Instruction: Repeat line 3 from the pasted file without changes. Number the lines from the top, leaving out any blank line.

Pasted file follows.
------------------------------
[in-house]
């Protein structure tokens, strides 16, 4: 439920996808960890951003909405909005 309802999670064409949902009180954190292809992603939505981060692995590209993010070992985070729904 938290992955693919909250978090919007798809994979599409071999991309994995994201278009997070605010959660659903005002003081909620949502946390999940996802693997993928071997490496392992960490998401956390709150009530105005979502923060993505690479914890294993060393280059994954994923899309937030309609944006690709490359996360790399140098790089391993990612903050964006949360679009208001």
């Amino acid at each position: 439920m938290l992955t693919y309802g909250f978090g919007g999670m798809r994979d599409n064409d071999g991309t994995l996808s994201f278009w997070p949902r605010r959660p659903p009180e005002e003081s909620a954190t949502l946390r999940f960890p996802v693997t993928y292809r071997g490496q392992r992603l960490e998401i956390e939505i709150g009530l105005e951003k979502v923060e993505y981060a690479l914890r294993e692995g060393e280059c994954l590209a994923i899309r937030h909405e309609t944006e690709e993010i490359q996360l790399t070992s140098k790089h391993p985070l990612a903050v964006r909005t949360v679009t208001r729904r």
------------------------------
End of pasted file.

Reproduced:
């Amino acid at each position: 439920m938290l992955t693919y309802g909250f978090g919007g999670m798809r994979d599409n064409d071999g991309t994995l996808s994201f278009w997070p949902r605010r959660p659903p009180e005002e003081s909620a954190t949502l946390r999940f960890p996802v693997t993928y292809r071997g490496q392992r992603l960490e998401i956390e939505i709150g009530l105005e951003k979502v923060e993505y981060a690479l914890r294993e692995g060393e280059c994954l590209a994923i899309r937030h909405e309609t944006e690709e993010i490359q996360l790399t070992s140098k790089h391993p985070l990612a903050v964006r909005t949360v679009t208001r729904r």